What is connectivity
The hope and promise of digital health solutions belongs to everyone, but the way we think about it needs to change.
Life with diabetes can feel like a constant hum of questions, such as ‘when’s my next insulin dose?’, ‘what’s my blood sugar count?’, and ‘how will it affect the way I feel later?’. The thought of being able to escape all that noise and just get on with enjoying life is understandably appealing. Perhaps it is no surprise that 70% of people living with diabetes wish they could have a day off from managing it.
Finally tech is here, promising to save everyone from these constant chores. But can it really? Or will it just add to the confusion? In recent years, various technologies have become available that have helped to lift some of the load of diabetes. The success of continuous glucose monitoring (CGM) devices and automatic insulin pumps, for instance, has led to a wave of hope around the potential of diabetes tech in the future.
But as capabilities advance and digital health solutions become more commonplace, can technology truly live up to the hype? Can the next generation of diabetes tech deliver what people around the world are really looking for?
For technologies to be truly useful, they must fit seamlessly into people’s lives, not be tacked onto them as another thing to think about.
As Renza Scibilia, a blogger at Diabetogenic who’s been living with type 1 diabetes since 1998, puts it: “The convenience factor is really, really important. For example, it's great I can read my glucose level on my watch now. I don’t even have to pull anything out; it's so discreet and makes things a little easier for me.”
In fact, often the best solutions are invisible, simply ticking along in the background, providing vital information to both individuals and their healthcare professionals when needed. The best diabetes tech must be unobtrusive yet effective, reducing the hassle factor of living with diabetes while giving real improvements in overall health and quality of life.
Diabetes tech should bridge the gap between how people with diabetes want to go about their daily lives and how they currently have to. This means understanding their pain points, frustrations and opportunities before developing solutions that address them. Understandably these challenges and preferences will, of course, vary from person to person, meaning the most successful tech solutions will be those that can be personalised to fit individual needs.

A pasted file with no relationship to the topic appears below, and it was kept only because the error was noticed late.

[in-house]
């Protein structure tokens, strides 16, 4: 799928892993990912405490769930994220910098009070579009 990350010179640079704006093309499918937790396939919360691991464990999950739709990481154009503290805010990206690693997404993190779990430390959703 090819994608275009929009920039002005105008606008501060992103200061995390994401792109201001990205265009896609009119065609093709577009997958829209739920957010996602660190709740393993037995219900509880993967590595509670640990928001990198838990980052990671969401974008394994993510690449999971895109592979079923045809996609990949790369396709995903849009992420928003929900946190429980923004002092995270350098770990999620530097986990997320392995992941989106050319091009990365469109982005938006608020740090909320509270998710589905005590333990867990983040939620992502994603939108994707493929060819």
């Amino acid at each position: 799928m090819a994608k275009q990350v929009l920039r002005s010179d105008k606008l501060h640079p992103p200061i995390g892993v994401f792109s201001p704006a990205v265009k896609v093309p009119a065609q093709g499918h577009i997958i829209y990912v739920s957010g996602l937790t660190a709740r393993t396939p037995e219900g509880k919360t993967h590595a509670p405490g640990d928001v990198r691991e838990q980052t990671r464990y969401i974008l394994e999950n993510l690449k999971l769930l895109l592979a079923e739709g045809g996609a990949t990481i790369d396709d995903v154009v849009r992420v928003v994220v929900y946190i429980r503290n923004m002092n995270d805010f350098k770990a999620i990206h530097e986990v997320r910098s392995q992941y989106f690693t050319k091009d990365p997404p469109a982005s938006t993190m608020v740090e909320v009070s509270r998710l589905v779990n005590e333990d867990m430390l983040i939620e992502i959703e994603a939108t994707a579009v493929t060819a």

Put another way, there’s no one-size-fits-all approach here. “We need to not just push technology onto somebody because we think it's the right thing to do,” explains Mark Guarraia, head of design and user experience at Novo Nordisk. “We need to think about how our technology fits into their life and the way they actually want to live it.”
Nowadays data has become central to almost every aspect of our lives. But when it comes to diabetes tech, there’s an important balance to strike. CGMs can capture and share huge amounts of data, but for data to add value, it shouldn’t become a burden or overwhelm people with diabetes, their doctors and nurses.
How can we help improve the lives of technology ‘lovers’ and ‘haters’ at the same time? By developing simple solutions that harness the power of data in a way that’s easy to understand and has a purpose. As Renza pointed out, it is also about catering to individual needs and not assuming one single solution will work for everyone.
In the healthcare industry, we all have a lot of hard, important work to do and at Novo Nordisk, we believe that everyone has a responsibility to take the journey forward, for the benefit of people with diabetes and their healthcare providers.
At Novo Nordisk we speak to thousands of people every year to understand their diabetes journey and learn how we can help. We are eager to contribute to a growing number of digital solutions that can… we hope… fade into the background. Often, living up to the hype is about doing something spectacular. In the case of diabetes tech, that may actually come down to being invisible.